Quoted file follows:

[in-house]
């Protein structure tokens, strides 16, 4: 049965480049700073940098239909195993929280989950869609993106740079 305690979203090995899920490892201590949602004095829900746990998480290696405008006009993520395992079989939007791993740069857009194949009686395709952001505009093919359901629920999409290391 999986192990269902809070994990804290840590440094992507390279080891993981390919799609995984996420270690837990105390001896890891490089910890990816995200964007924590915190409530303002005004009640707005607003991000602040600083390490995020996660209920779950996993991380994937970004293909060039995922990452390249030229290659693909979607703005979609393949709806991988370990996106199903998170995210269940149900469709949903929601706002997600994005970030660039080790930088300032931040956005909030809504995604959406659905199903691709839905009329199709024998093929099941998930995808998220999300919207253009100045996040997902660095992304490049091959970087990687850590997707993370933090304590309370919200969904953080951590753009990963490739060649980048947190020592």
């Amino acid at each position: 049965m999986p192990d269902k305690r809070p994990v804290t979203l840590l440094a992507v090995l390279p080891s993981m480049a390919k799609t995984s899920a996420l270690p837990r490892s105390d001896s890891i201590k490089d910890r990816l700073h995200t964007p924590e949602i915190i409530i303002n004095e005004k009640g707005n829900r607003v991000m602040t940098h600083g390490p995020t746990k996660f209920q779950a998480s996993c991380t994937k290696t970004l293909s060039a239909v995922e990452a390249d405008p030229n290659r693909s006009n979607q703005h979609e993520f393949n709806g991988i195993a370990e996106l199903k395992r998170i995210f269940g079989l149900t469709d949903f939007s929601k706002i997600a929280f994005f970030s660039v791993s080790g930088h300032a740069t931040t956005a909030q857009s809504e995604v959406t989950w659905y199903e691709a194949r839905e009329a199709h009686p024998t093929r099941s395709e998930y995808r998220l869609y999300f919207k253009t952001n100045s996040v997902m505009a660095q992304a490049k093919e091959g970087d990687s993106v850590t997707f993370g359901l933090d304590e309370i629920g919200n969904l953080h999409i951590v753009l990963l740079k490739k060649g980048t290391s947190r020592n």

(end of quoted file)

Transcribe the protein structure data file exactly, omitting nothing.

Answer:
[in-house]
């Protein structure tokens, strides 16, 4: 049965480049700073940098239909195993929280989950869609993106740079 305690979203090995899920490892201590949602004095829900746990998480290696405008006009993520395992079989939007791993740069857009194949009686395709952001505009093919359901629920999409290391 999986192990269902809070994990804290840590440094992507390279080891993981390919799609995984996420270690837990105390001896890891490089910890990816995200964007924590915190409530303002005004009640707005607003991000602040600083390490995020996660209920779950996993991380994937970004293909060039995922990452390249030229290659693909979607703005979609393949709806991988370990996106199903998170995210269940149900469709949903929601706002997600994005970030660039080790930088300032931040956005909030809504995604959406659905199903691709839905009329199709024998093929099941998930995808998220999300919207253009100045996040997902660095992304490049091959970087990687850590997707993370933090304590309370919200969904953080951590753009990963490739060649980048947190020592």
């Amino acid at each position: 049965m999986p192990d269902k305690r809070p994990v804290t979203l840590l440094a992507v090995l390279p080891s993981m480049a390919k799609t995984s899920a996420l270690p837990r490892s105390d001896s890891i201590k490089d910890r990816l700073h995200t964007p924590e949602i915190i409530i303002n004095e005004k009640g707005n829900r607003v991000m602040t940098h600083g390490p995020t746990k996660f209920q779950a998480s996993c991380t994937k290696t970004l293909s060039a239909v995922e990452a390249d405008p030229n290659r693909s006009n979607q703005h979609e993520f393949n709806g991988i195993a370990e996106l199903k395992r998170i995210f269940g079989l149900t469709d949903f939007s929601k706002i997600a929280f994005f970030s660039v791993s080790g930088h300032a740069t931040t956005a909030q857009s809504e995604v959406t989950w659905y199903e691709a194949r839905e009329a199709h009686p024998t093929r099941s395709e998930y995808r998220l869609y999300f919207k253009t952001n100045s996040v997902m505009a660095q992304a490049k093919e091959g970087d990687s993106v850590t997707f993370g359901l933090d304590e309370i629920g919200n969904l953080h999409i951590v753009l990963l740079k490739k060649g980048t290391s947190r020592n």